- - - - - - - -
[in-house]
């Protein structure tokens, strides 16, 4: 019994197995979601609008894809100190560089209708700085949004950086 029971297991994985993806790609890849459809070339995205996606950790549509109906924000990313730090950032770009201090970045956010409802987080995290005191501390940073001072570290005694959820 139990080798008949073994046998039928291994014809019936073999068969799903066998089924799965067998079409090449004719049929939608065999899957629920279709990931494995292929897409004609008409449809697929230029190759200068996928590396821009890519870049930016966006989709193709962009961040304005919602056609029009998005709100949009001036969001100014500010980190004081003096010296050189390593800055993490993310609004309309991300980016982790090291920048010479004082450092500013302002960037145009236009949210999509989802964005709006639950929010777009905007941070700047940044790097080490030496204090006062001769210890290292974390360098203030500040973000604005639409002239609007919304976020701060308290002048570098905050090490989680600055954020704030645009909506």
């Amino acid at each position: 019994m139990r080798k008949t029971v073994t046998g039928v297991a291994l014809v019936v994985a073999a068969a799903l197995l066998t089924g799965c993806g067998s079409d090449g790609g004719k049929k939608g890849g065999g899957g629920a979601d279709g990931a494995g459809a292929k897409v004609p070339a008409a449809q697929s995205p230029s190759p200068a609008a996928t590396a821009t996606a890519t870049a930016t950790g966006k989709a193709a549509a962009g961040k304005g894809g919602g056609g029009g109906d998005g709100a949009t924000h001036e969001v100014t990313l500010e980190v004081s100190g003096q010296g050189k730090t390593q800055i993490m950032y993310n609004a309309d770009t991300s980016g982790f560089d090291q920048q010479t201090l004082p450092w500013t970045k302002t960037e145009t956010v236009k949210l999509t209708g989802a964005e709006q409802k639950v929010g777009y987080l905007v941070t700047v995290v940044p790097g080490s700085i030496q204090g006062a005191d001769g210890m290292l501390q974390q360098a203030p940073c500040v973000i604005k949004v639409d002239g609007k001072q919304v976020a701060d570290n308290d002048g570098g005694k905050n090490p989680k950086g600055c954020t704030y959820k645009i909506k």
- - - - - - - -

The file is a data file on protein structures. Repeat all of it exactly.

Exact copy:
[in-house]
């Protein structure tokens, strides 16, 4: 019994197995979601609008894809100190560089209708700085949004950086 029971297991994985993806790609890849459809070339995205996606950790549509109906924000990313730090950032770009201090970045956010409802987080995290005191501390940073001072570290005694959820 139990080798008949073994046998039928291994014809019936073999068969799903066998089924799965067998079409090449004719049929939608065999899957629920279709990931494995292929897409004609008409449809697929230029190759200068996928590396821009890519870049930016966006989709193709962009961040304005919602056609029009998005709100949009001036969001100014500010980190004081003096010296050189390593800055993490993310609004309309991300980016982790090291920048010479004082450092500013302002960037145009236009949210999509989802964005709006639950929010777009905007941070700047940044790097080490030496204090006062001769210890290292974390360098203030500040973000604005639409002239609007919304976020701060308290002048570098905050090490989680600055954020704030645009909506």
């Amino acid at each position: 019994m139990r080798k008949t029971v073994t046998g039928v297991a291994l014809v019936v994985a073999a068969a799903l197995l066998t089924g799965c993806g067998s079409d090449g790609g004719k049929k939608g890849g065999g899957g629920a979601d279709g990931a494995g459809a292929k897409v004609p070339a008409a449809q697929s995205p230029s190759p200068a609008a996928t590396a821009t996606a890519t870049a930016t950790g966006k989709a193709a549509a962009g961040k304005g894809g919602g056609g029009g109906d998005g709100a949009t924000h001036e969001v100014t990313l500010e980190v004081s100190g003096q010296g050189k730090t390593q800055i993490m950032y993310n609004a309309d770009t991300s980016g982790f560089d090291q920048q010479t201090l004082p450092w500013t970045k302002t960037e145009t956010v236009k949210l999509t209708g989802a964005e709006q409802k639950v929010g777009y987080l905007v941070t700047v995290v940044p790097g080490s700085i030496q204090g006062a005191d001769g210890m290292l501390q974390q360098a203030p940073c500040v973000i604005k949004v639409d002239g609007k001072q919304v976020a701060d570290n308290d002048g570098g005694k905050n090490p989680k950086g600055c954020t704030y959820k645009i909506k």